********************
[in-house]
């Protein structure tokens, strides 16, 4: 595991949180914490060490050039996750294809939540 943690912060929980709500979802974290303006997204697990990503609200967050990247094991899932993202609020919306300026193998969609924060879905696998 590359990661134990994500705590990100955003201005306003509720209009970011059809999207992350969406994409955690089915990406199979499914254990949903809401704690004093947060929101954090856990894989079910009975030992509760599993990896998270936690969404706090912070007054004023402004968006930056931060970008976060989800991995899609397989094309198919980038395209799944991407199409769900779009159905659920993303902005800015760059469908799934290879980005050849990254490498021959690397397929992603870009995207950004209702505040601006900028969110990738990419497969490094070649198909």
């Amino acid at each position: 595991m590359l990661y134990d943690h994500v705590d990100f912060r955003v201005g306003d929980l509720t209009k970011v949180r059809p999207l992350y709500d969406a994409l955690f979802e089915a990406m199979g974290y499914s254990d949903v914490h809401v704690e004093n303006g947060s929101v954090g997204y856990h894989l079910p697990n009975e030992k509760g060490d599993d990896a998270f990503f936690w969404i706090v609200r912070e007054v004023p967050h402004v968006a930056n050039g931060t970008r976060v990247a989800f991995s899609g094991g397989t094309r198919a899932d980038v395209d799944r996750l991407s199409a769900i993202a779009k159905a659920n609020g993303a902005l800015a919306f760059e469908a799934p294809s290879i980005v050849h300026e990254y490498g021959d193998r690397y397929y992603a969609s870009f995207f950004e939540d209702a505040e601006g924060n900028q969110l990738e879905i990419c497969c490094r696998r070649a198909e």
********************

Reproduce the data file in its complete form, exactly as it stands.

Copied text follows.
[in-house]
């Protein structure tokens, strides 16, 4: 595991949180914490060490050039996750294809939540 943690912060929980709500979802974290303006997204697990990503609200967050990247094991899932993202609020919306300026193998969609924060879905696998 590359990661134990994500705590990100955003201005306003509720209009970011059809999207992350969406994409955690089915990406199979499914254990949903809401704690004093947060929101954090856990894989079910009975030992509760599993990896998270936690969404706090912070007054004023402004968006930056931060970008976060989800991995899609397989094309198919980038395209799944991407199409769900779009159905659920993303902005800015760059469908799934290879980005050849990254490498021959690397397929992603870009995207950004209702505040601006900028969110990738990419497969490094070649198909």
């Amino acid at each position: 595991m590359l990661y134990d943690h994500v705590d990100f912060r955003v201005g306003d929980l509720t209009k970011v949180r059809p999207l992350y709500d969406a994409l955690f979802e089915a990406m199979g974290y499914s254990d949903v914490h809401v704690e004093n303006g947060s929101v954090g997204y856990h894989l079910p697990n009975e030992k509760g060490d599993d990896a998270f990503f936690w969404i706090v609200r912070e007054v004023p967050h402004v968006a930056n050039g931060t970008r976060v990247a989800f991995s899609g094991g397989t094309r198919a899932d980038v395209d799944r996750l991407s199409a769900i993202a779009k159905a659920n609020g993303a902005l800015a919306f760059e469908a799934p294809s290879i980005v050849h300026e990254y490498g021959d193998r690397y397929y992603a969609s870009f995207f950004e939540d209702a505040e601006g924060n900028q969110l990738e879905i990419c497969c490094r696998r070649a198909e």